Mr, • BuckniH, -who defended, said that Miss Aylwin sent the monkey to the Zoological Gardens, where dt died. Alise Aylwin paid the money to Mrs. Ireland. Judgment was given for Miss Aylwin with costs.

Several innovatione were noticeable in many of ithe pantomimes produced in London at Christmas. One —and a very welcome one for the children —was a marked desire on the part of managers to keep to the exact lines of the fairy stories instead of interpolating extraneous matter in the shape of variety specialities. Another feature "was the almost entire absence of children in the productions. There are always difficulties over their licenses, and the young people themselves are not always too amenable. In the previoue year, for instance, a determined strike amongst the youngsters for more pay greatly inconvenienced a manager of a leading suburban theatre.

Mr. Robert Courtneidge has secured the English rights of the musical comedy in three acts, "Oh! Oh! Delphine," the greatest success now running in New York. The music is by Ivan Caryll and the book and lyrice by C. M. S. MeLellan, the author of " The Belle of New York."

Mr. Louis Meyer has arranged to produce in London early this year a Chinese play, in four acts, entitled "Mr. Wu." One scene is laid in Adelphi Terrace, London; the other in Foochow. The central figure is that of a Chinese merchant of European education, and the story concerns itself with an English family who cross the path of the Oriental, while the dominant note in the play is the power of the secret eociety in China.

Mr. Tom Pollard is to stage "The Geisha" for the Dunedin Operatic and Musical Society in April "at His Majesty's Theatre. A good interpretation is expected. The caste will be stronger than ever, and a good season is anticipated.

It is reported that J. C. Williamson, Ltd., have purchased the performing rigbte of "The Girl an the Taxi," by Jean Gilbert and George Okonowski. The musical comedy was produced by Mr. P. M. Faraday at the Lyric Theatre, London, on September 5, and Miss Yvonne Arnaud at once became a favourite ac Suzanne. The popular piece was running well at the end of November.

Paul Pedrint, described as a " remarkable foot equilibrist," who is to appear at Fuller's nest week, is a native of New Plymouth, and is returning to New Zealand after ten years' absence. One of his 'best acts is to balance on ihis feet a gun carriage, cannon and man, represented to weigh over 450 pounds.

A Berlin paper has been taking the German public to task over the class of drama which is becoming popular , "in Germany (says the London correspondent of the "Sydney Morning Herald"). The argument seems to be that Germany is weakening herself as against England by allowing sensuality to go unchecked. The German writer believes that there has been a genuine protest in England against the " fleshly school of spectacle." There certainly has been a noticeable change of late in the style of the turns at the London music halls. The owners of two or three of the largest halls have found that by making the performances such that husbands could bring their wives aid parents their children, they have tremendously increased the audiences to which they could app eft l- Any indecency in the programme within a very short space of time reduces that audience, and that is perhaps the reason why the nude dances which, for a time, were a part of the programme <of nearly every large hall, have disappeared as suddenly as they came. As for the theatres, it has always paid better, in England, to produce healthy drama than to introduce the constant appeal to the lower senses. By far the most successful plays of the year in London have been "Bunty Pulls the_ Strings," and " Milestones." Both are plays of a high order of cleverness, both are perfectly clean and fragrant; and both have had exceptionally long TTIH3 even for London. Indeed, the poplawty of "Milestones" doe not yet show the slightest sign of waning. A magnificent production in every way " Antony and Cleopatra," as given by Mr. Oscar Asche, must Tank as the finest series of stage pictures we have had in Melbourne (says "Table Talk"). There has been nothing to approach it in splendour or perfection of detail. Quite apart from the play, apart from the action, as a, series of splendid tableaux alone, " Antony and Cleopatra" should be seen, for it will in future rank ac one of the recording landmarks in Australian theatrical productions.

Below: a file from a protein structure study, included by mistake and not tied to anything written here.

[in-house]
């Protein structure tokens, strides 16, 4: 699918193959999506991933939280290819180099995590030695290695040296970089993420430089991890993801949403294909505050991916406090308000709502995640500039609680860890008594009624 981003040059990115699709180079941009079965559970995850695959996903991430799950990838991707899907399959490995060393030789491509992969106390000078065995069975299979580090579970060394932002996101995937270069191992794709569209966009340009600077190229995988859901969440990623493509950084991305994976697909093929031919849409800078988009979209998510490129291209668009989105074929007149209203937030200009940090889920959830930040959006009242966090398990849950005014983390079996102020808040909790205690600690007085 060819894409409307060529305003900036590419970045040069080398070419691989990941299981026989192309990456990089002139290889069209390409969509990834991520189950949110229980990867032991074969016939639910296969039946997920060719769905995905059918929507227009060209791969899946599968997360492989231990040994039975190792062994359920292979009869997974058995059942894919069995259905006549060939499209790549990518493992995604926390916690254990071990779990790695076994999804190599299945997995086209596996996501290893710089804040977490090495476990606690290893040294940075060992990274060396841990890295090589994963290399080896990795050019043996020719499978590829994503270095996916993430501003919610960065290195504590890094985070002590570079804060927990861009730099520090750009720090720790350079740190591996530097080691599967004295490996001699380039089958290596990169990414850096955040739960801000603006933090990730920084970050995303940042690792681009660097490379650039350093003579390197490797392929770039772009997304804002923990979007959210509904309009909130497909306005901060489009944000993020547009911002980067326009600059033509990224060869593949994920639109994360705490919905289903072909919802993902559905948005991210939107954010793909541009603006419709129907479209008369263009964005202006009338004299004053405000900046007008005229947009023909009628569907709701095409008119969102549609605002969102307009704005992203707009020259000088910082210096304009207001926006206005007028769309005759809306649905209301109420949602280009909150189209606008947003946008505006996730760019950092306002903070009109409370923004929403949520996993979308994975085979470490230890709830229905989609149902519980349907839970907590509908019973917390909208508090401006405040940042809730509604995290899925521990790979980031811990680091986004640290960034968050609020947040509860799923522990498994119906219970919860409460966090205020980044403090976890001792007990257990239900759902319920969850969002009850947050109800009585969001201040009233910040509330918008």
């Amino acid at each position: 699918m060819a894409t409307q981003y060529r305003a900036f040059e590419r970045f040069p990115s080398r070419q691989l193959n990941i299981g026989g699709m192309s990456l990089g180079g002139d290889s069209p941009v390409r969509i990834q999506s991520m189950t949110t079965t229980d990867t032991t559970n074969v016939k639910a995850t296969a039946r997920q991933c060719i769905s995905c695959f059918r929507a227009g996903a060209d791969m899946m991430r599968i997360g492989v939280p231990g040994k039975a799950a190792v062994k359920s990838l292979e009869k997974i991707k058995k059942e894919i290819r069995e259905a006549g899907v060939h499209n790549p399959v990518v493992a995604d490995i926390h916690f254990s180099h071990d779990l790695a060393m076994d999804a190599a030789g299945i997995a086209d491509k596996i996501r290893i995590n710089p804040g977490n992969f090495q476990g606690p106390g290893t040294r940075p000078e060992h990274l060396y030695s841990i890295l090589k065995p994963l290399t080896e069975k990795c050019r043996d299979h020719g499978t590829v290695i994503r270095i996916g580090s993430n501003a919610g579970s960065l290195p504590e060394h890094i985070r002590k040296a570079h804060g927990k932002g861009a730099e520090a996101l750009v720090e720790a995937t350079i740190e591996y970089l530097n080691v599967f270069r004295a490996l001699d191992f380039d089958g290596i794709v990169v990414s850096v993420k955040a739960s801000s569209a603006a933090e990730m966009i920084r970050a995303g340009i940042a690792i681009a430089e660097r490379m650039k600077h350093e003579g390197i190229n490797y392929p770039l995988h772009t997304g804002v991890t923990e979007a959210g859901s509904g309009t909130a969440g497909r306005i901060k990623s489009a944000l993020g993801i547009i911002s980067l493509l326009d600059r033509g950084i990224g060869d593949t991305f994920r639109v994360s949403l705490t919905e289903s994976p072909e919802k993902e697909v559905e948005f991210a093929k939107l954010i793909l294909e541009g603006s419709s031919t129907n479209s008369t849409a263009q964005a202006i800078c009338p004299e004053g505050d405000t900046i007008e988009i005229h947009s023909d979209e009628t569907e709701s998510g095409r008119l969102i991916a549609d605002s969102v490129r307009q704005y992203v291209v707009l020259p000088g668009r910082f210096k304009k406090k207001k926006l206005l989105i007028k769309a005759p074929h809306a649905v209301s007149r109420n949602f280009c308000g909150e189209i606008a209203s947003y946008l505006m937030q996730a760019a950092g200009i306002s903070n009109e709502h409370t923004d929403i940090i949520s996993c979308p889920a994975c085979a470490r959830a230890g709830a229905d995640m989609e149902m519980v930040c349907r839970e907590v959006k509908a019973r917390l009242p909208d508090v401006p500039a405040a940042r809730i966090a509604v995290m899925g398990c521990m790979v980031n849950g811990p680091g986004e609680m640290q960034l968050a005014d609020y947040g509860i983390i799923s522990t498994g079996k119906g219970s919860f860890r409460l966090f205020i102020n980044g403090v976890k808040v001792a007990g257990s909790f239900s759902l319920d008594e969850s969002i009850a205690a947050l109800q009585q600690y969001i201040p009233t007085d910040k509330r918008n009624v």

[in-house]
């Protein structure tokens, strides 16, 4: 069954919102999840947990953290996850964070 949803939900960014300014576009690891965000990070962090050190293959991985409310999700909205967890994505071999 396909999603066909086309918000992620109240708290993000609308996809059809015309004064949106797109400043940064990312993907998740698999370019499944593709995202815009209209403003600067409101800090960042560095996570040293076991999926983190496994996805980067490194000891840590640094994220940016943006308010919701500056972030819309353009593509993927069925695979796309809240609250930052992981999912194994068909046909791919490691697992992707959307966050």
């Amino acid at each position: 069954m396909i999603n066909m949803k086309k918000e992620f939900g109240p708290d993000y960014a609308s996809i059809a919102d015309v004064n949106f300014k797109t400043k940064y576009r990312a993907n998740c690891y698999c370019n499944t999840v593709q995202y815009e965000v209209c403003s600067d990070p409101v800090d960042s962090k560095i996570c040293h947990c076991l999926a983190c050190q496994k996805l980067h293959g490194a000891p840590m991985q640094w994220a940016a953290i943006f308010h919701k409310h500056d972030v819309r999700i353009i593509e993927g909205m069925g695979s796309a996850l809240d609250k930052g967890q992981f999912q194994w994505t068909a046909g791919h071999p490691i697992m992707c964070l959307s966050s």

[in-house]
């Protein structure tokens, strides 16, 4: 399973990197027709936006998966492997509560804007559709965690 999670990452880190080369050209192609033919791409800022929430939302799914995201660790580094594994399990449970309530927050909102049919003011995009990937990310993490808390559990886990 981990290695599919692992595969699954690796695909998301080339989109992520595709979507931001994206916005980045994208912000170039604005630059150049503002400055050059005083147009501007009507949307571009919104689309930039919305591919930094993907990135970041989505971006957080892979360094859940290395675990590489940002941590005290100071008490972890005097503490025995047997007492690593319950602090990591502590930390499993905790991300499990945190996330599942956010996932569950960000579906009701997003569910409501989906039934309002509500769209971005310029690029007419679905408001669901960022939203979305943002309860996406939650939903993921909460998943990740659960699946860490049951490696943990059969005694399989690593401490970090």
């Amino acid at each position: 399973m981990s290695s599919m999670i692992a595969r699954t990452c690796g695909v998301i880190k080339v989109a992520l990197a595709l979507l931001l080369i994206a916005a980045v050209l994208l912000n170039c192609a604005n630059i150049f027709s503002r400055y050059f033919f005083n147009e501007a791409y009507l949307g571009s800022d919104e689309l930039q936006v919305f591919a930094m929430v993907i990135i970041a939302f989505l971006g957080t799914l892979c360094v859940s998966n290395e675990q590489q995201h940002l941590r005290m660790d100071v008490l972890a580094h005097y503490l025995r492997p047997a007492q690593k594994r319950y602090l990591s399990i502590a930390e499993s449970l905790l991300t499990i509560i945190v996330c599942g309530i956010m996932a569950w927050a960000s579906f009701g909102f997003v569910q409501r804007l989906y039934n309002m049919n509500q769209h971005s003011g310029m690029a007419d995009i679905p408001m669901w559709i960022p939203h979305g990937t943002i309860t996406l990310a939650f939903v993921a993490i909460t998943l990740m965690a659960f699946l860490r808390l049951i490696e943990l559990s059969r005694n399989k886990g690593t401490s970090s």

The Drury Lane pantomime thte Christmas was "The Sleeping Beauty," designed and written by Mr. George R. Sims, Mr. C. H. Bovill, and the manager of the theatre, Mr. Arthur Collina. With the preparations for the pantomime completed, Mr. Collins would have been free to devote his attention to his production at the Queen's Theatre of "Get-Rich-Quick Wallingford," for though this comedy has already reached Australia and new Zealand, it will not be seen in London until the 14th of the present month. Mr. Hale Hamilton, who was in the title role in New York, is to play it also in London.

Mr. Weedon Grossmith, who is known as an artist ac well as an actor, was once assailed by a fair autograph-hunter, who thrust her album under his nose as be was leaving the theatre. "Do sign your name, Mr. Grossmith," she gushed. "If you will leave your book at the stage door , with your address and ninepence for the Actors' Benevolent Fund " replied the acrtor, "I shall do so. tomorrow with pleasure." The girl objected. An actress, she declared, who was far better known than he, had signed her book for sixpence. She pouted at ■ Mr. Grossmith's obduracy. But sudenly she brightened. " I know," sihe exclaimed, "you shall have the ninepence if you'll do mc a picture as well " The theatre-goers of Milljcent, a suburb ov Mount Gambler (South Australia) went out on strike recently against the demands of a travelling show. The management demanded two shillings. Many of the visitors 'had no more than a shilling, and they hovered around the entrance door. A hasty consultation ended in the formation of a "Theatregoers' Union." "Pickets" were stationed, and within ten minutes 78 people had agreed not to pay the extra charge. The company was requested to lower the price to a shilling, but the .manager was obdurate. " Look here," at last cried the spokesman, " ril give you until I count twenty to oonsideT, and after that our price will be sixpence instead of a shilling." He Counted three, and ttien the manager ga.ve in. As soon ac the " strike " wa.s declared off the 78 "strikers " trooped triumphantly into the hall. 3BE DEADSEaD.

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Permanent link to this item

https://paperspast.natlib.govt.nz/newspapers/AS19130125.2.107

Bibliographic details

Auckland Star, Auckland Star, Volume XLIV, Issue 22, 25 January 1913

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2,307

STAGE JOTTINGS. Auckland Star, Volume XLIV, Issue 22, 25 January 1913